Thursday, August 30, 2012

Default values of data types

Given default values for record data types like cons cells, then each place in the cons cell is optional, for example:
{} ;-> '(nil)
{first 10} ;-> (10)
{rest '(1 2)} ;-> (nil 1 2)
The constructor for the data type can be implemented by modifying places of the original cons cell. Consider colors as another example, we could declare that the default color value will be black. Now colors can be constructed using RGB or HSL:
{saturation 1, luminosity 0.5} ; red 
{blue 255} ; blue 
Another advantage of having default values for a data type, is that reducing any place becomes as simple as setting the value of that place to its corresponding default value, so for example, a butrest function could set the rest of a cons cell to the empty list. If a data type forms a lattice, the default value could just be the bottom element (e.g zero in positive total orders).

Tuesday, August 28, 2012

Shape dependent paralellism

Map, reverse, and transpose are paralell operations whose targeting scheme is dependent upon the shape of their argument. For example, here is the targeting scheme generated by the map operation on a list whose shape (or size) is 3 with respect to func:
{(nth 0) func
 (nth 1) func
 (nth 2) func}
On the other hand, reverse operation runs swap operations in parallel. With respect to a list of size five, the reverse operation runs two shape operations leaving the middle unchanged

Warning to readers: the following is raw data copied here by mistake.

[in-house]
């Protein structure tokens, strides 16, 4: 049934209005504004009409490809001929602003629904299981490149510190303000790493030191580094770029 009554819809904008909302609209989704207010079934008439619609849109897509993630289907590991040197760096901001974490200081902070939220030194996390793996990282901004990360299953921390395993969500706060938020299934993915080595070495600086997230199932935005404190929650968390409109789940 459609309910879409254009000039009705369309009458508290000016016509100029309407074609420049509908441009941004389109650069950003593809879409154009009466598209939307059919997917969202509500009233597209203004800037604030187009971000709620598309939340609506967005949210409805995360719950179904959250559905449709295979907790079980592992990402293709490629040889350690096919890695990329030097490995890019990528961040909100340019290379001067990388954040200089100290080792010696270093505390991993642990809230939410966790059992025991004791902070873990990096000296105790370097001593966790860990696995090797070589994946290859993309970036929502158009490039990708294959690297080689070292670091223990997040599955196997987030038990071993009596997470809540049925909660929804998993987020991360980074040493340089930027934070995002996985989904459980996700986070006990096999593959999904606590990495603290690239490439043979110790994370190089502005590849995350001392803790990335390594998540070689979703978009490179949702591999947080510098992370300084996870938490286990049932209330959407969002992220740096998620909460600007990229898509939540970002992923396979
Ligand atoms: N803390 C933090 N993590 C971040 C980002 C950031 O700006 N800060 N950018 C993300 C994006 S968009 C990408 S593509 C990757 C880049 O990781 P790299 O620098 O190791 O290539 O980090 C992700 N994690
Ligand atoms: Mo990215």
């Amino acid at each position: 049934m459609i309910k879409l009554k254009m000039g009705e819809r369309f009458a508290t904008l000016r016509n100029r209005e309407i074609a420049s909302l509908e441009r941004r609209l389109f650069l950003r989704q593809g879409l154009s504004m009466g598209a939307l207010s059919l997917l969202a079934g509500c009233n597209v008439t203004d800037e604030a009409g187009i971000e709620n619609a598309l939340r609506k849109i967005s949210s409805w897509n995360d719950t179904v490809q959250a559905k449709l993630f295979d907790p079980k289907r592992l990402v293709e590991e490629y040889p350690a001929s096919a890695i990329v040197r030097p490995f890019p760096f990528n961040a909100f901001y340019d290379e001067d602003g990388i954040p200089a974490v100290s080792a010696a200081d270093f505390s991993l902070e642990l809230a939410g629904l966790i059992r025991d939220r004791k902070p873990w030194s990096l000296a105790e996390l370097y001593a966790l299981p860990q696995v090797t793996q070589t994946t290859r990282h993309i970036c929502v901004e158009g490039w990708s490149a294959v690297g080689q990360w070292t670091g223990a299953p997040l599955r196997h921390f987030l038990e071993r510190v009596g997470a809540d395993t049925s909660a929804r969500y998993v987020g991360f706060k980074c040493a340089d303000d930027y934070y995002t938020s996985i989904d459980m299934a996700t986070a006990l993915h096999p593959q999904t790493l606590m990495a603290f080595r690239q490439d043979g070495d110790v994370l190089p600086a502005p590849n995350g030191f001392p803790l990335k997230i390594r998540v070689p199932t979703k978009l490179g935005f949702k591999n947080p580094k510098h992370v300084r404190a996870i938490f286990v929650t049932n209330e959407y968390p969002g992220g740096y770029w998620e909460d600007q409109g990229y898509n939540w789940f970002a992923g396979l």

{(list-places (nth 0) (nth 4)) swap
 (list-places (nth 1) (nth 3)) swap}
Here is the transpose operation on a matrix that is shaped like [[0 1 2] [3 4 5]]:
{(list-places (nth 1) (nth 3) (nth 4) (nth 2)) (shift 4)
 (list-places (compose first dimensions) 
              (compose second dimensions)) swap}}
The transpose operation is much more complicated then the others because it also reverses the dimensions of the grid.

Saturday, August 25, 2012

Association structures

A variety of data structures can be described as associations of values to places:
  • Records: have a finite collection of places. For example, colors have :red, :green, and :blue places.
  • Lists: have an infinite and enumerated set of places. The places in lists and vectors are enumerated by the nth function.
  • Hashes: may have anything, even other hashes, as places.
Lists and hashes can both be generalized to container types because unlike records they contain an infinite number of places.

Friday, August 24, 2012

Partitions in lattice theory

Sets are 0-partitions, using the lattice of sets under union and intersection, we can further create a lattice of 1-partitions, a lattice of 2-partitions, and so on.

Saturday, August 11, 2012

The lattice of multisets

The join operation in the multiset lattice is provided by taking the maximum value of each key present in any of the multisets and the meet operation is provided by taking the corresponding minimum value.
(defn join-multisets-by
  ([] {})
  ([a] a)
  ([a b]
    (apply merge
        (fn [key]
            (if (contains? a key) (get a key) 0)
            (if (contains? b key) (get b key) 0)))
        (clojure.set/union (keys a) (keys b))))
  ([a b & more] (reduce func (func a b) more))))
(def join-multisets (join-multisets-by max))
(def meet-multisets (join-multisets-by min))
Sets can be defined as a particular type of multisets whose values are all equal to one, as such the set lattice is a sublattice of the multiset lattice dealing with just sets. On the other hand, multisets can be represented as sets by replacing the value for each key with an interval set from the minimal value to that number. All distributive lattices can be represented in terms of the multiset lattice.